Fundamentalist Arguments against Fundamentalism: Biblical fundamentalism, Ehrman contends, is simply wrong. Therefore, he reasons, the Bible really can’t be trusted. There is just one problem with this conclusion — it is flawed at its very core. (Craig Evans)
If a Student Says Homosexuality Is a Sin in School, Is It Bullying? Anger has been building up on both sides,” said Haynes. “On the conservative Christian side, they see this as being used to inappropriately hush up kids. But the reality is that this speech does trigger a lot of emotion, and for some people on [the other] side, we’ve come to a place where kids talking about homosexuality being sinful [is considered] unacceptable in public schools. (The Atlantic)
12 Things I Want To Hear My Students Say: The magic of learning isn’t in its finite and concrete inputs and outputs, but rather its abstractions–the confrontation between a thinker and the stimulus around them. This suggests that we look for something other than correct answers–little light bulbs coming on–to soothe us as educators. (TeachThought)
Why We Need Monks: Because consecrated religious stand in opposition to so many of the modern world’s common conceits, their existence is almost utterly inconceivable to us. This unintelligibility is, in part, a tragic effect of the major loss of religious life over the past half-century. And this countercultural witness is precisely why we need a renewed monasticism today. (Fare Forward)
One of the great minds of the medieval church, St. Anselm of Canterbury served as a monk in northern France for more than thirty years before becoming the Archbishop of Canterbury. Best known for his treatise on the doctrine of the atonement (Cur Deus Homo), Anselm was also a key figure in the Investiture Controversy, an important clash between church and state that helped define medieval Europe.
Anselm died on April 21, 1109. In honor of his amazing life and ministry, this Sunday’s prayer comes from him.
Teach me to seek you,
and reveal yourself to me as I seek:
For unless you instruct me
I cannot seek you,
and unless you reveal yourself
I cannot find you.
Let me seek you in desiring you:
let me desire you in seeking you.
Let me find you in loving you:
let me love you in finding you.
No, All Christian Content Shouldn’t Be Free: I understand the desire to get resources into the hands of those who can’t afford them. The impulse to break down financial barriers so people can hear the gospel and so God’s people can grow is good. I’m thankful for all of the free content, readily available online and elsewhere. But there point we must understand is that good content always has a cost. (Daniel Darling)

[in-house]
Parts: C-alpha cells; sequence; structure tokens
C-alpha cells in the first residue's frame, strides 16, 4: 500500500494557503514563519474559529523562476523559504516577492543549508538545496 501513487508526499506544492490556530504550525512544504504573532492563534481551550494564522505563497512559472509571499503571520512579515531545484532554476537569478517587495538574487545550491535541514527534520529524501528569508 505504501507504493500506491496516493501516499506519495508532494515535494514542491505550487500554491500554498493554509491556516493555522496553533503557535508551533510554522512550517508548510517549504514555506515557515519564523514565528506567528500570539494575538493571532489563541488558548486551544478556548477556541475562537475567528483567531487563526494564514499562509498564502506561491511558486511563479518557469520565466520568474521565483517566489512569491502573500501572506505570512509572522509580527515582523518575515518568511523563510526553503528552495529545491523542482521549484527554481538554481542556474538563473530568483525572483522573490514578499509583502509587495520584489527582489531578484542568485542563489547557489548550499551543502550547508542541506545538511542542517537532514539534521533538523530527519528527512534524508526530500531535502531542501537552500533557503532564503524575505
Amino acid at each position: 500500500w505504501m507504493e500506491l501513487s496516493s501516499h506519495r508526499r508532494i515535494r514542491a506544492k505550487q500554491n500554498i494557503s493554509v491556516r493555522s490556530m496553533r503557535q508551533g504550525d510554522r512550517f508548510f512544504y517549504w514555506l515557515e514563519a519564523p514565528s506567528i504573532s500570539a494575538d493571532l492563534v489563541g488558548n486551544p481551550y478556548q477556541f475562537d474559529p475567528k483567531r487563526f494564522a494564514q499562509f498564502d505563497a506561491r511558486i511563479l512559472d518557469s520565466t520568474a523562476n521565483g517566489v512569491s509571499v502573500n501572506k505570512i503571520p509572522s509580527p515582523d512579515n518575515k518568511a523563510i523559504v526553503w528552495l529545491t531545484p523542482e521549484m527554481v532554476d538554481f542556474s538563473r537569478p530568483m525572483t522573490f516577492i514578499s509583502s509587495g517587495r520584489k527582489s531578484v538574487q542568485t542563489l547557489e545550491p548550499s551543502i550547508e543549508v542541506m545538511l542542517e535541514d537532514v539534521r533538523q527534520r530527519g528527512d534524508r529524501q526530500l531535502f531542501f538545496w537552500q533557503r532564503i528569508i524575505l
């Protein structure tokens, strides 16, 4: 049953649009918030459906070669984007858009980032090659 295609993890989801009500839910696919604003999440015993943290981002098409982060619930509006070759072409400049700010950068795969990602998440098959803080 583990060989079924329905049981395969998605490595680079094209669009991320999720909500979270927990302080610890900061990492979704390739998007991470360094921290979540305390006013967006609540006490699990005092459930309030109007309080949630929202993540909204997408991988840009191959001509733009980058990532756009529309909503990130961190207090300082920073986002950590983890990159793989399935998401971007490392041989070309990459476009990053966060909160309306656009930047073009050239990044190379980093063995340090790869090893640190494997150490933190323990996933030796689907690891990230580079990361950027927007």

Top 10 tips for atheists this Easter: I doubt there are any strong scientific, philosophical or historical arguments against Christianity. Most of those in current circulation are nowhere near as persuasive as New Atheism imagines. Contemporary sceptics would do well to drop them. Paradoxically, I do think Christianity is vulnerable at precisely the points of its own emphases. (The Drum)
After a slight hiatus so I could slip some actual teaching in, we’re back to reviewing some of the sessions from the recent Wheaton Theology Conference. And this we’ll focus on a paper that took a slightly different approach. Rather than focusing on theological issues, Allan Anderson looked at facts and trends relative to the growth of pentecostalism around the world.
What’s a “Pentecostal”?
Before you can talk about the growth of pentecostalism, of course, you need some kind of definition about what qualifies as “pentecostal.” And Anderson started with a rather broad definition, including people in four categories:
The “classic Pentecostal” denominations (e.g. Assemblies of God)
Independent churches (i.e. church that are not affiliated with pentecostal denominations but that affirm key pentecostal doctrines and practices)
“Charismatic” churches (i.e. those that are part of non-pentecostal denominations but that affirm key pentecostal doctrines and practices)
Independent megachurches (this apparently received its own category because of the growth and global influence of such churches)
Anderson’s stats about global pentecostalism, then, summarize information about Christians in all four categories.